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 19 Feb 2018

POWERHOUSE: Zhen Hua 8, arrives in the port of Walvis Bay. Photo: Niel Terblanche

Thursday, February 15, 2018 - 14:45
History was made when four gigantic ship to shore cranes arrived in the port of Walvis Bay at the end of last week.
Not only is the heavy-lift ship Zhen Hua 8 the very first vessel to ever moor alongside the brand-new quay in one of the new berths in the new container terminal still under construction as part of the South Port Development, but the four giant ship-to-shore cranes are the first of their kind in Namibia.
The new cranes and the ship transporting them were welcomed with fanfare and a celebration to mark a very strategic milestone that Namibia reached in its economic development.
Chinese Ambassador to Namibia Zhang Yiming said during the welcoming ceremony that Walvis Bay is set to become the most brilliant pearl
on the Atlantic Coast of southwest Africa. “It can be said that this is the benchmark project for the friendly and pragmatic cooperation between China and Namibia. The arrival of the cranes and the harbour development which is nearing completion also symbolizes the great attention of our leaders to our relations and the brotherhood between our people,” Zhang said.
The ambassador said the arrival of the cranes is not only key to the port’s construction, but also indicates that the project is about to be completed soon. Chief Executive Officer of the Namibia Ports Authority, Bisey Uirab, said the ship-to-shore cranes are major components of the new container terminal project and their application is regarded as a milestone in the life cycle of the port as it is the very first time that this type of cranes is being deployed in Namibia. “The new ship-to-shore crane is the largest container-handling equipment ever in Namibia and will improve efficiencies and enable faster vessel turnaround times, which in turn will make our port and new container terminal more attractive for international shipping lines dealing with the Southern African Development Community,” Uirab said.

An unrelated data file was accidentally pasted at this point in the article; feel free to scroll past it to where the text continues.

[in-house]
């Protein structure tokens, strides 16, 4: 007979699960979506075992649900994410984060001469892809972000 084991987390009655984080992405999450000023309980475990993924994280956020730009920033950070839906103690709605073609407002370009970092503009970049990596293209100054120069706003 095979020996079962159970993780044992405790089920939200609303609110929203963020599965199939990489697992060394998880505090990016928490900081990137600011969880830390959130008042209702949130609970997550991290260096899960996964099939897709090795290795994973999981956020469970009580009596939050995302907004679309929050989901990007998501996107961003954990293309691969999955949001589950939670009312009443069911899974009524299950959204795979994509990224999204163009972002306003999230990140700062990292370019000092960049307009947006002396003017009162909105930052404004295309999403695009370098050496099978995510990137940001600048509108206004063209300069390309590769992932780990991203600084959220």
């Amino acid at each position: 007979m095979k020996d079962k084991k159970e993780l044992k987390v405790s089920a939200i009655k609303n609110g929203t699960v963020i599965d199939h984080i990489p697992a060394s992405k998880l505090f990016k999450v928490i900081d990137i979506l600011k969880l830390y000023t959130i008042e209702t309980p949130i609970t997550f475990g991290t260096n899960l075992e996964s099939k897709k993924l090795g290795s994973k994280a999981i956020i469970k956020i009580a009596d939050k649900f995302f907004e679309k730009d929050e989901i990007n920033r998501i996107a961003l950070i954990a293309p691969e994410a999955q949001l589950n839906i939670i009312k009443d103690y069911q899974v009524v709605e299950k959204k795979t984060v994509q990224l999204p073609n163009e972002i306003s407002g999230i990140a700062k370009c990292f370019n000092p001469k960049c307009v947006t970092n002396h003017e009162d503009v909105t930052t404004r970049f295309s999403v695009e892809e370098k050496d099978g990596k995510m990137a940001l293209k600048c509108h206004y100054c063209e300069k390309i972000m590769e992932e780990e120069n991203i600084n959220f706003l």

Uirab indicated that at a cost of N$110 million each, the total value and the acquisition of the cranes form roughly 10% of the total value of developing the new container terminal. The new cranes will improve dramatically on the capacity of Namport to load and offload containers once the new South Port Development will be inaugurated during 2019.